Tuesday, 15 July 2014

I Walk Like A Penguin

Sometime yesterday my back became painful.  It didn't happen in a moment - I didn't get the feeling I've sometimes had in the past of sudden slippage whilst lifting something awkward, or bending to wash my face at a basin - that 'Oh no!'-crunch-twang moment.  I realised something was wrong when I started walking like a penguin.

Walking like a penguin involves a bit of a shuffle, a waddle from side to side, and small steps.  My feet don't lift far off the ground; so there is little speed.  There is no dignity.

When my son was in year 5, we went to see 'March of the Penguins' for his birthday treat.  Some of his friends giggled and wriggled in their seats throughout.  I was mesmerised.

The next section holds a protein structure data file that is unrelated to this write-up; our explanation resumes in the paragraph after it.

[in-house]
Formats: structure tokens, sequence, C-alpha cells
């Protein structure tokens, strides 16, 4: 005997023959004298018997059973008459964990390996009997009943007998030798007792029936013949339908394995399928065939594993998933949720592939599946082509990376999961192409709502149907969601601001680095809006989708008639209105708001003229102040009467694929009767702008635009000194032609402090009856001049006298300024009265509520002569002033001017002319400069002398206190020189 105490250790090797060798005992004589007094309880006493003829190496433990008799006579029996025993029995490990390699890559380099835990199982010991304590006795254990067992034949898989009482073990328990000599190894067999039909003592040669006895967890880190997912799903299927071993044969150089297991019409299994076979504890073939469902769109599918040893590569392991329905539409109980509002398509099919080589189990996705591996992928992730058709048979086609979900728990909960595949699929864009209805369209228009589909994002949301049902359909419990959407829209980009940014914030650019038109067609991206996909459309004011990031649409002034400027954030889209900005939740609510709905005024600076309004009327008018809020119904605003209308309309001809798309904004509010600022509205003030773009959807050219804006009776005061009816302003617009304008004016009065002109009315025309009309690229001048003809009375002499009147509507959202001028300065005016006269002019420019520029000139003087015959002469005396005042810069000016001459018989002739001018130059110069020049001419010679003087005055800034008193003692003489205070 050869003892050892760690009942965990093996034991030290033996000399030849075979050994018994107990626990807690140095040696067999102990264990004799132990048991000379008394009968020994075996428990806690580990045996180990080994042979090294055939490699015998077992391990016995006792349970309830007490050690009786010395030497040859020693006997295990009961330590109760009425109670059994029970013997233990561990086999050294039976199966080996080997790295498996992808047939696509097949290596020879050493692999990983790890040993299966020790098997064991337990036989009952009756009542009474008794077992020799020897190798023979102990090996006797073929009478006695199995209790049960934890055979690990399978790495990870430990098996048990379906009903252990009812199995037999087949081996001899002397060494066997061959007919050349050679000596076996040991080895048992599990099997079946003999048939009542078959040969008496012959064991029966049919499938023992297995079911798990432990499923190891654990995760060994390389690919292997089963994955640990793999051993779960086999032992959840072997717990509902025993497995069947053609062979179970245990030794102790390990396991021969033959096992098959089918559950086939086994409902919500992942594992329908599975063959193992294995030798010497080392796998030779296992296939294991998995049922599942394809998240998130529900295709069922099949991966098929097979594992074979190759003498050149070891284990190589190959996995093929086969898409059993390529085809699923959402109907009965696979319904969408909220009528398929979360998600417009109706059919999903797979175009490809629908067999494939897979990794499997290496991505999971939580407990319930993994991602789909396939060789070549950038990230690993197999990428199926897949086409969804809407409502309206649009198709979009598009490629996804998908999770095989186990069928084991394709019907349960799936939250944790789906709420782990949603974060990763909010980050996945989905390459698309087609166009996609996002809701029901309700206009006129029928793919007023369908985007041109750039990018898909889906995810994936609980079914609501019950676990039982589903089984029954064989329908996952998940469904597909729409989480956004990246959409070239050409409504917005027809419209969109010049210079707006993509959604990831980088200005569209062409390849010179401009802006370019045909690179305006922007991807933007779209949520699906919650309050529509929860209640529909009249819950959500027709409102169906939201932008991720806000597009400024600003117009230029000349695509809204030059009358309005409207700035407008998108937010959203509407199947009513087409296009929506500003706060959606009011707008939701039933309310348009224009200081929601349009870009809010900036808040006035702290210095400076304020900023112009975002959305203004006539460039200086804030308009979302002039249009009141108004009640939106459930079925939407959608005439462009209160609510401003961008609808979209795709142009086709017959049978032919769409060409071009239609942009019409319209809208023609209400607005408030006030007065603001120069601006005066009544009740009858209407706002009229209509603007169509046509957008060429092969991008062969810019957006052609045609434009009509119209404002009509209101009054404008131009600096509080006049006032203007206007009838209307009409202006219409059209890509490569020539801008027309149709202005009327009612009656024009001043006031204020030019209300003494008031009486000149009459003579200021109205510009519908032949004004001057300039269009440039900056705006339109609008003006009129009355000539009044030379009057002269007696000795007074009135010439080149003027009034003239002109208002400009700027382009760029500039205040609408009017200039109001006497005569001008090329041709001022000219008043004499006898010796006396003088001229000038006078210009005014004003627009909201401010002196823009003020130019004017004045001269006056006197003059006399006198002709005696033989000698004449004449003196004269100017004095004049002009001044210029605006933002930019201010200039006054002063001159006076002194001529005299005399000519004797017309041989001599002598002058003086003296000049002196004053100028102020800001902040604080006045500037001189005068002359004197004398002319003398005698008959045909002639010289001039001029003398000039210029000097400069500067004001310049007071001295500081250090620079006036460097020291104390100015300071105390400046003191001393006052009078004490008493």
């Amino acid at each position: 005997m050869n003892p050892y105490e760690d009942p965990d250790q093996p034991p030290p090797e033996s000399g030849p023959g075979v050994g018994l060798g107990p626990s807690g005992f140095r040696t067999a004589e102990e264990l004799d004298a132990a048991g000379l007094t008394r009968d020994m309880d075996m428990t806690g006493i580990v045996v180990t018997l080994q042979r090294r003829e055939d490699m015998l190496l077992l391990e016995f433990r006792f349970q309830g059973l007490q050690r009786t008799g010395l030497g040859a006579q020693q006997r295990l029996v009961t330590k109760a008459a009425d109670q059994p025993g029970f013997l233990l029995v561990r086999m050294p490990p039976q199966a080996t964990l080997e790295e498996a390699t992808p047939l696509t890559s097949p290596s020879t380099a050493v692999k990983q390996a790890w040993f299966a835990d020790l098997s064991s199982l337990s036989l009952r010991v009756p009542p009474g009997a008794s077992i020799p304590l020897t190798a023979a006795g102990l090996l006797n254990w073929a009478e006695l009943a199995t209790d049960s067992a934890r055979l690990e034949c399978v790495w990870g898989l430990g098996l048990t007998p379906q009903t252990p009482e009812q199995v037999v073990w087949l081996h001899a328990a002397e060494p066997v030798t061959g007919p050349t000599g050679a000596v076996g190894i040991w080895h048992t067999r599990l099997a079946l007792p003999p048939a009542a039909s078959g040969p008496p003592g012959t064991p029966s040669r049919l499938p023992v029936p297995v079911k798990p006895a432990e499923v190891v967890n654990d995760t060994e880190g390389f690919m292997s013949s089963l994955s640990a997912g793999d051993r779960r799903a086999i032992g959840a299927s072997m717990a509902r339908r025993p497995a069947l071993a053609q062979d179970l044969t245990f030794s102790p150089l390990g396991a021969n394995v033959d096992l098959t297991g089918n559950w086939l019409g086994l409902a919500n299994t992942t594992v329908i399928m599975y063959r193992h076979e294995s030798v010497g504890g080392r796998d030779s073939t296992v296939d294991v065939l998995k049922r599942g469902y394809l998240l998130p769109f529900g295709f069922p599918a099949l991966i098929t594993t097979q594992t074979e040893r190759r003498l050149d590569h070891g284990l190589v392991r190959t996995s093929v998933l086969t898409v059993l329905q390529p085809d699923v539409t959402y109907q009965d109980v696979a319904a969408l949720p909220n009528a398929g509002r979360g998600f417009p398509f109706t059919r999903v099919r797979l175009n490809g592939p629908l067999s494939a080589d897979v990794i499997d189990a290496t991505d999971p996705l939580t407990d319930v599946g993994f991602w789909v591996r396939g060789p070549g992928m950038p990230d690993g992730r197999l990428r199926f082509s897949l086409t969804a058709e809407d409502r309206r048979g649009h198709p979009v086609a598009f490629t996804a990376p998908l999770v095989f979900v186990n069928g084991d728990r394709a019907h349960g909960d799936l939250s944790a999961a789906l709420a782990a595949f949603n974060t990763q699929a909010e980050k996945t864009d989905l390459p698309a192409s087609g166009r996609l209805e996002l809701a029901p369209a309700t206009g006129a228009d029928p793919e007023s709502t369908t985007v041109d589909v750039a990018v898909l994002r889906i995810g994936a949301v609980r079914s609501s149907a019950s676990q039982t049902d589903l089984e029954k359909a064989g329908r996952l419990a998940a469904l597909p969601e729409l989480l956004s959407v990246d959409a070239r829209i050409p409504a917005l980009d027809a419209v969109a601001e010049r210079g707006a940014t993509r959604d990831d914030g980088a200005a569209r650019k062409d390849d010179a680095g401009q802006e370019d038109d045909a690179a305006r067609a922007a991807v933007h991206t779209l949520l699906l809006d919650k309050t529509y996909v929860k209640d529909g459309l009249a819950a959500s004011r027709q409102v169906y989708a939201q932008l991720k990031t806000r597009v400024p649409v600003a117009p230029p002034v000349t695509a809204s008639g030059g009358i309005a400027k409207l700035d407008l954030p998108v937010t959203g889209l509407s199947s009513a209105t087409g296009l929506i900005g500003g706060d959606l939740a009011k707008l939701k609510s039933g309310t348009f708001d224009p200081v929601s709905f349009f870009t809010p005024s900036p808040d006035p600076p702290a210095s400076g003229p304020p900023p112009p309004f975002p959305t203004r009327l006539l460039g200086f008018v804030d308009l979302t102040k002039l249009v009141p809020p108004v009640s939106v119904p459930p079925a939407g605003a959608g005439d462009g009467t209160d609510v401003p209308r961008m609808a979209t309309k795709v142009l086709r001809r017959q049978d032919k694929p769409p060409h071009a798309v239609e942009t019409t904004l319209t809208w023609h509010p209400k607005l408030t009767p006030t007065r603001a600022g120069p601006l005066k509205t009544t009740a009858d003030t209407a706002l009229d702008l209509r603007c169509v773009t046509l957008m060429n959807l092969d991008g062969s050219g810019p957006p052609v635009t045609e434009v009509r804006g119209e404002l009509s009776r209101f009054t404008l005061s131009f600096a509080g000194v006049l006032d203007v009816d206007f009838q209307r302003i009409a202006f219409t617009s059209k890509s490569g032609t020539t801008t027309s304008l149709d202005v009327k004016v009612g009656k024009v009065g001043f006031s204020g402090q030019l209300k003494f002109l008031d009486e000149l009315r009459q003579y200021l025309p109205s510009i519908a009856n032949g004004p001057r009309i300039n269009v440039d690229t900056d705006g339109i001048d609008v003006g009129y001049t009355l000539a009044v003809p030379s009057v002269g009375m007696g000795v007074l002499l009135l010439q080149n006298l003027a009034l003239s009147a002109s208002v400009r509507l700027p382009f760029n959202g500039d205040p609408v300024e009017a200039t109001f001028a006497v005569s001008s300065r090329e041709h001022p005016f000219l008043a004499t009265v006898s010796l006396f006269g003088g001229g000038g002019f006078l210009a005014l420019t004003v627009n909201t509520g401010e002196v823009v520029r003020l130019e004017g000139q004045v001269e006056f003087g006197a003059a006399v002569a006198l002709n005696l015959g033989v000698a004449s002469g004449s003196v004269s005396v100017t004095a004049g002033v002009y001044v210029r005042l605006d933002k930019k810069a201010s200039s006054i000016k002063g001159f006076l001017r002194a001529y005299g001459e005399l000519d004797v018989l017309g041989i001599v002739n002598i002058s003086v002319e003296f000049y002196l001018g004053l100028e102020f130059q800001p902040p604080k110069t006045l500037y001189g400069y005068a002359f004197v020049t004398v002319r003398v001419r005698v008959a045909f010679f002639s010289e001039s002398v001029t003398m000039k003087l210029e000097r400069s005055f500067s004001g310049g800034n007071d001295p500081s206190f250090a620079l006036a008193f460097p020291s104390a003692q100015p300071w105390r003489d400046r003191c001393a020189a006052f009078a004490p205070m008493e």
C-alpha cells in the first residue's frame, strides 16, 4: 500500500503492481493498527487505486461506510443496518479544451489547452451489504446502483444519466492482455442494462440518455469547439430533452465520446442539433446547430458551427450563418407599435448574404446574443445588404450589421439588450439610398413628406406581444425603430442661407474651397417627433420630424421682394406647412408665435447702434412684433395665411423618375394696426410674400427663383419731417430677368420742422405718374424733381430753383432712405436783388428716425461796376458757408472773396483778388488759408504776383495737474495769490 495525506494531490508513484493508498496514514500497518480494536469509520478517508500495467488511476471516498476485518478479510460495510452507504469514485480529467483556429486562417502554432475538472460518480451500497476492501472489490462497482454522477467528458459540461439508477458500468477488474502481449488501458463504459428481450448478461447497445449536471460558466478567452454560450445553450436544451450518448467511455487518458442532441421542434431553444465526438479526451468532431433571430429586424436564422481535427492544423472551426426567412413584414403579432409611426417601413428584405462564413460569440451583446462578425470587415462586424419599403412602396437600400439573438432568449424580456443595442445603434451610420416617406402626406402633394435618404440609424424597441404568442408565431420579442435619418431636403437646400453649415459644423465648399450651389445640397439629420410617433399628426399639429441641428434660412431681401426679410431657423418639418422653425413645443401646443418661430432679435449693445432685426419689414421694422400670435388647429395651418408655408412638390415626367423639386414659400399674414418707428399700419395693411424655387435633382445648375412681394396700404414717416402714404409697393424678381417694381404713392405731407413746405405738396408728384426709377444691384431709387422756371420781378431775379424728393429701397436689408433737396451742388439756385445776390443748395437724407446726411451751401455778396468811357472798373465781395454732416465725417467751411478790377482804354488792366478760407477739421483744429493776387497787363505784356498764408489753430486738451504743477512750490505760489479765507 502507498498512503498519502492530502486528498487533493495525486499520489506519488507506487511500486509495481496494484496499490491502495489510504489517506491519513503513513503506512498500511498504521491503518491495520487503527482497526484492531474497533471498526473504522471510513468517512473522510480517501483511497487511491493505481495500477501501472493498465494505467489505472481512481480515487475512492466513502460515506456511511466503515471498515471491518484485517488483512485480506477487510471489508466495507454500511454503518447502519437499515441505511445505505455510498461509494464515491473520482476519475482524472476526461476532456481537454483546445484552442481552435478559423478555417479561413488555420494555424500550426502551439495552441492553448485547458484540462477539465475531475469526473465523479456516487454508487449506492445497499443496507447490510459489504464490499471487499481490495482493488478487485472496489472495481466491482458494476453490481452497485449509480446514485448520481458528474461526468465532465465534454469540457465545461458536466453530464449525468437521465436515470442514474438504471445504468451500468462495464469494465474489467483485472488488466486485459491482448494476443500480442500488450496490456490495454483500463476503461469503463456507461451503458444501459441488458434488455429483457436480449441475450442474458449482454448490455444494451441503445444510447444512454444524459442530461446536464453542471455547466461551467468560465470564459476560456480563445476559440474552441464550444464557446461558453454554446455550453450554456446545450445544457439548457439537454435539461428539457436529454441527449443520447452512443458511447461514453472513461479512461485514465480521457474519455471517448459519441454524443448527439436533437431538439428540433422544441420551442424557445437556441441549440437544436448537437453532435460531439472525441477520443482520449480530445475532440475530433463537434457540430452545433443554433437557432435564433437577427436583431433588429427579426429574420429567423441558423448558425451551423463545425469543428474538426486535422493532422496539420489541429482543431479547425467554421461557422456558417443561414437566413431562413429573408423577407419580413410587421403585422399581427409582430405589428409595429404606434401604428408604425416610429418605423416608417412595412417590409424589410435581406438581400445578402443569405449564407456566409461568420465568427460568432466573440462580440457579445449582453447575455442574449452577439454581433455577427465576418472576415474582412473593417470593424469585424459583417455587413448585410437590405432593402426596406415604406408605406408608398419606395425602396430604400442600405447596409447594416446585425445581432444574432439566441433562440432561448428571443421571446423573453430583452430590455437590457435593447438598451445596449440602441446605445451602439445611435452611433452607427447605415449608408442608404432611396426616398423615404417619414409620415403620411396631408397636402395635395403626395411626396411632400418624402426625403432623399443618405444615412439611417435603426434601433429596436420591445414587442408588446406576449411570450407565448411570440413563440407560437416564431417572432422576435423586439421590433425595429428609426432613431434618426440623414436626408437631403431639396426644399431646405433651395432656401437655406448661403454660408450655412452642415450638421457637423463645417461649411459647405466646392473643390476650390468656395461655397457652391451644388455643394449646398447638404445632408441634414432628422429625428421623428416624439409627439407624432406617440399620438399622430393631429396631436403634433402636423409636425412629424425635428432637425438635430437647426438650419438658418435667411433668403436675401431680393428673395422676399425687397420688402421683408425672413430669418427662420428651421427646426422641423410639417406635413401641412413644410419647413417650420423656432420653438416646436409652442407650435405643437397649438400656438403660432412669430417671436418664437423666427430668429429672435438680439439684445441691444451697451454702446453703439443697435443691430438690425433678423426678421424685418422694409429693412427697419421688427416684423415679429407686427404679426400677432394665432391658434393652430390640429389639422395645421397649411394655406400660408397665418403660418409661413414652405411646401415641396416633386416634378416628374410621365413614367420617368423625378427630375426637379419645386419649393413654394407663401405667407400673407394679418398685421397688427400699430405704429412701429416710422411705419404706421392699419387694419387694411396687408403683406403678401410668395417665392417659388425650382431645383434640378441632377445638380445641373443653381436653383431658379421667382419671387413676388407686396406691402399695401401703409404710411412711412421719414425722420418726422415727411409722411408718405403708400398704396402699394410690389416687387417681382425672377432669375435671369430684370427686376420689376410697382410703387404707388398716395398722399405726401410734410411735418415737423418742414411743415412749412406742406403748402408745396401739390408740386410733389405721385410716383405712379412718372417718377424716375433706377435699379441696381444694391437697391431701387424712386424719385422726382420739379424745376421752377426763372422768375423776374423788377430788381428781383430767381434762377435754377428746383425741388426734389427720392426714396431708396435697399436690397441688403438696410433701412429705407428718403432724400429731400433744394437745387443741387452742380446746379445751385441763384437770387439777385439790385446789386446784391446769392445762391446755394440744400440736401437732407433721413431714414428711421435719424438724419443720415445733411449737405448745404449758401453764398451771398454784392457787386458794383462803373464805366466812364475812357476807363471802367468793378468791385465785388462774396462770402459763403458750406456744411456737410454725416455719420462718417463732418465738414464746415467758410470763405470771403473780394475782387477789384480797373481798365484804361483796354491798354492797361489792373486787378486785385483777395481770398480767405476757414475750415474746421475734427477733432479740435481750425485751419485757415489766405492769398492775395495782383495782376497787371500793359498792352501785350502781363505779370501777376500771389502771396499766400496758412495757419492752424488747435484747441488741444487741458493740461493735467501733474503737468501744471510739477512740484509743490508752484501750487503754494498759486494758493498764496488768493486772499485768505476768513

There's something about an emperor penguin's extraordinary struggle for survival which demands respect; something about the way the males and females take turns to incubate their one egg per couple per year to give themselves a chance of procreation; something about the cooperation of the group as they shuffle around, eggs balanced on feet, seeking to share warmth through an impossible Antarctic winter.

And there is something so comically vulnerable about a penguin negotiating the ice on foot.  In the sea, they cut through the water like swift black arrows.  On land, they waddle like middle aged women with back problems.

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